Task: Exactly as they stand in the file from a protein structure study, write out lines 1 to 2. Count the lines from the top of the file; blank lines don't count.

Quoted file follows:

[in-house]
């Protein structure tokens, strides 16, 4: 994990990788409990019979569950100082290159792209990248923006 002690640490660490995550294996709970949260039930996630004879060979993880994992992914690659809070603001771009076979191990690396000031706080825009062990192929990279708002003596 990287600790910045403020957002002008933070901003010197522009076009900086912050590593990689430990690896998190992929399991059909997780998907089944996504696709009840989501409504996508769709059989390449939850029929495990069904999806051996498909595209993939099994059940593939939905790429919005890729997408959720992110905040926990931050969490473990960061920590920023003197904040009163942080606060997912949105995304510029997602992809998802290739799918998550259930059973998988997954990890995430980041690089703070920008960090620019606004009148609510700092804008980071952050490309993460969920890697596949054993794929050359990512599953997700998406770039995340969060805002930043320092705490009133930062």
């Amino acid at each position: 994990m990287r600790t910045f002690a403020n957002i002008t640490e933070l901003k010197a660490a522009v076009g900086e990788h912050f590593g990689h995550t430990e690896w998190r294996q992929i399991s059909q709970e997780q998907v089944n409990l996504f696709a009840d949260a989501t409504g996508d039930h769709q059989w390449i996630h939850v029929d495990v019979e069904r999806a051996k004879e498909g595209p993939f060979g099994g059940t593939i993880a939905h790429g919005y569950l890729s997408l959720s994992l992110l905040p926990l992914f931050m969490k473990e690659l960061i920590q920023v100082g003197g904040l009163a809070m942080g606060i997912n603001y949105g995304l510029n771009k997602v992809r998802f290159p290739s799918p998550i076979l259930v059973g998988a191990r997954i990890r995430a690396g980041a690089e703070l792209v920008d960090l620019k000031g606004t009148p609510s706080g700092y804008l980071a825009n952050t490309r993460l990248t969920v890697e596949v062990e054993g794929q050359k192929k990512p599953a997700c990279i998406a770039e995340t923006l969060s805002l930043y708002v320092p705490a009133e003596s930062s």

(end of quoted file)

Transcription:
[in-house]
């Protein structure tokens, strides 16, 4: 994990990788409990019979569950100082290159792209990248923006 002690640490660490995550294996709970949260039930996630004879060979993880994992992914690659809070603001771009076979191990690396000031706080825009062990192929990279708002003596 990287600790910045403020957002002008933070901003010197522009076009900086912050590593990689430990690896998190992929399991059909997780998907089944996504696709009840989501409504996508769709059989390449939850029929495990069904999806051996498909595209993939099994059940593939939905790429919005890729997408959720992110905040926990931050969490473990960061920590920023003197904040009163942080606060997912949105995304510029997602992809998802290739799918998550259930059973998988997954990890995430980041690089703070920008960090620019606004009148609510700092804008980071952050490309993460969920890697596949054993794929050359990512599953997700998406770039995340969060805002930043320092705490009133930062």